Archive for November, 2006

mix up your home prepared food to lose weight and stimulate your brain

Eating home prepared food means that each meal is slightly different and allows you to create variety in otherwise mechanically created repeat meals. Variety in your food triggers different positive responses in your body and your brain.


Seth Roberts, in his Shangri-La diet, talks about eating new flavours and cooking more to combat the creation of strong
taste to calorie associations. Avoiding ‘ditto’ foods, the packages or processed foods which appear and taste exactly the same on your plate time after time, helps break thes calorie associations, which help lower your body’s set point and lead to less hunger and weigth loss. For more details on the science and diet, see http://www.sethroberts.net/


The simple differences in food texture, smell, taste and appearance can stimulate your brain’s activity and forge new connections & links in your neural pathways (which is good…). Combine this with eating food out of a normal order, in a different environment or with different people and you can give your brain a good work out while eating dinner. Read ‘Keeping Your Brain Alive’ by Lawrence C. Katz and Manning Rubin for more information, see http://www.keepyourbrainalive.com/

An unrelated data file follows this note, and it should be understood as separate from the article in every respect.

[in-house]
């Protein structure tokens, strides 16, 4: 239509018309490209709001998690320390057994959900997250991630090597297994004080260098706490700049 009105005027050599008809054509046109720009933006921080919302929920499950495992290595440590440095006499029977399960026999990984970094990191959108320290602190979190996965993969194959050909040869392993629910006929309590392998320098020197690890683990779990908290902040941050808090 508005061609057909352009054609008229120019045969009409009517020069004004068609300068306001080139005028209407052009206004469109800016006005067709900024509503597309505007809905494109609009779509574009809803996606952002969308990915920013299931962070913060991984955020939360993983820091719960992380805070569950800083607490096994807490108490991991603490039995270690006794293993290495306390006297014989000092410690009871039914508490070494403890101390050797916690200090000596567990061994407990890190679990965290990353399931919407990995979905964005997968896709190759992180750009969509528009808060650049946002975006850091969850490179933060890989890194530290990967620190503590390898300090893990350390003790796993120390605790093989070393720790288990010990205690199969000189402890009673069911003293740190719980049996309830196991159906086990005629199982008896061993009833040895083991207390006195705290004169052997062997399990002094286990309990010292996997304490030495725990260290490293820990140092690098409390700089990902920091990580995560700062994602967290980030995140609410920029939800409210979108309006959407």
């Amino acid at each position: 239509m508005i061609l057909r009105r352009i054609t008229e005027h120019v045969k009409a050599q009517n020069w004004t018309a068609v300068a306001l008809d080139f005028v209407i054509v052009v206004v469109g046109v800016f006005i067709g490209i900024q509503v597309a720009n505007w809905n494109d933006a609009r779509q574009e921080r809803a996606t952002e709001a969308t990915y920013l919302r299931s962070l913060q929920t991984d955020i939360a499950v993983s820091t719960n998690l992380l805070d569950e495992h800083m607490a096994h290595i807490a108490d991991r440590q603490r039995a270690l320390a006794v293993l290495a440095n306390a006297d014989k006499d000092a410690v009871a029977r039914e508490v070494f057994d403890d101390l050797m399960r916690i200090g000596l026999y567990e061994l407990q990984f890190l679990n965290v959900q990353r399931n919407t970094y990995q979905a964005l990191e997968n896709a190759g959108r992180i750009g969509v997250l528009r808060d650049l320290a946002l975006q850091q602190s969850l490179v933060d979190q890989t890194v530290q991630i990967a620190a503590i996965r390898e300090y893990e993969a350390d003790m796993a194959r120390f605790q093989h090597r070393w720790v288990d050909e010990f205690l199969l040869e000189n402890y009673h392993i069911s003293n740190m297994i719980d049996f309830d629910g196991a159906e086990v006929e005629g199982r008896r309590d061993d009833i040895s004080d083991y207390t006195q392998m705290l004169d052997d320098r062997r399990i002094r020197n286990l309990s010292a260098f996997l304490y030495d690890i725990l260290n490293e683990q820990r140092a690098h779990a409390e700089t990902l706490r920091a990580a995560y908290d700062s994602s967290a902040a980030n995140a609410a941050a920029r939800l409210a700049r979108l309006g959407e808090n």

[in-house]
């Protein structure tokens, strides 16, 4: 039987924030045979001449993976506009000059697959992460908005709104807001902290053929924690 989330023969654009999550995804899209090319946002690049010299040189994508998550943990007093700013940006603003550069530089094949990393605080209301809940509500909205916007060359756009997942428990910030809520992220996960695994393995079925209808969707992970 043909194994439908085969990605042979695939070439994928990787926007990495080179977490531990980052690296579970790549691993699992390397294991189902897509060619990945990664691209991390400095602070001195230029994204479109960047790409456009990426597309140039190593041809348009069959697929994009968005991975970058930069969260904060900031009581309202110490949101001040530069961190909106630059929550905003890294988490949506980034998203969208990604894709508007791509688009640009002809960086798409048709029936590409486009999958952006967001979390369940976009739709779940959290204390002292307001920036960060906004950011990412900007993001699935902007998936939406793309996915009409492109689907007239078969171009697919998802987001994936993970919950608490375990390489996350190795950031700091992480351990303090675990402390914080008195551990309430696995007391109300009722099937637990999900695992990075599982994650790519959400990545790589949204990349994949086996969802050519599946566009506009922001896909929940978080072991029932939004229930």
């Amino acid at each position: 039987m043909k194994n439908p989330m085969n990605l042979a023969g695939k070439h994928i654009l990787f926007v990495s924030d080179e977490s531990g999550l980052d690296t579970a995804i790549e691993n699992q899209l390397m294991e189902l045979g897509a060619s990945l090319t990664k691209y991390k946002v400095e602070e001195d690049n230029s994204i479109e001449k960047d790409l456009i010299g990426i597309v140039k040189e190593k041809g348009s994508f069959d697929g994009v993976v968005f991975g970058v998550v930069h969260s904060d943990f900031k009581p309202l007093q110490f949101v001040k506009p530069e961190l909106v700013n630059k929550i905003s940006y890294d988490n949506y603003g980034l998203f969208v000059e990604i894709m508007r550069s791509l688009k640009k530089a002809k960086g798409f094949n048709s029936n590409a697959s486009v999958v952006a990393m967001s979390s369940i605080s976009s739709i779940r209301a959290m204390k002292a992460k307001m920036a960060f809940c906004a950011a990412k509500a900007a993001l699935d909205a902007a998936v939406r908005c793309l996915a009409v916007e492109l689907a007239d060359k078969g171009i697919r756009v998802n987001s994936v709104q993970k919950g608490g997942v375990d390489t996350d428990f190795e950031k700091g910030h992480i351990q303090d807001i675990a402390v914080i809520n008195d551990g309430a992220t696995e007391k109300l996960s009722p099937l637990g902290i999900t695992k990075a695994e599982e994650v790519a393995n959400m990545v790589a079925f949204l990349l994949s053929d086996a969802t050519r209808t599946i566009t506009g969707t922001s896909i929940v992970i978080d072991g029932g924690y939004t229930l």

A farm box of seasonal fruit and veg is a great way to encourage you to experiment with produce you might not ordinarily buy. A bread machine changes your daily bread from a ditto food to something unique, try adding spices or dried fruit to your breads. Look to world foods for inspiration.

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anger and blame

Every time a manager is outwardly angry or blames someone else, they are admitting in public their own fears, weaknesses or failings.

Use your anger, fears and blame, to help you identify areas that should also be on your action list.

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agonizing decisions vs twitch skill

Twitch skill is a minority interest

Its challenge inherently limits the number of people that can and want to play these games (age, sex and mindset). Clear and explicit decision making is a more rewarding and open game-play dynamic that is under used in video games. Micro decisions made under pressure are common, but those considered & sometimes agonizing decisions made in great board games are missing from video games.

http://www.thegamesjournal.com/articles/GameTheory3.shtml

Building from casual gaming towards games that develop the choices and decisions that player has to make, have great potentially for growth in video online gaming.

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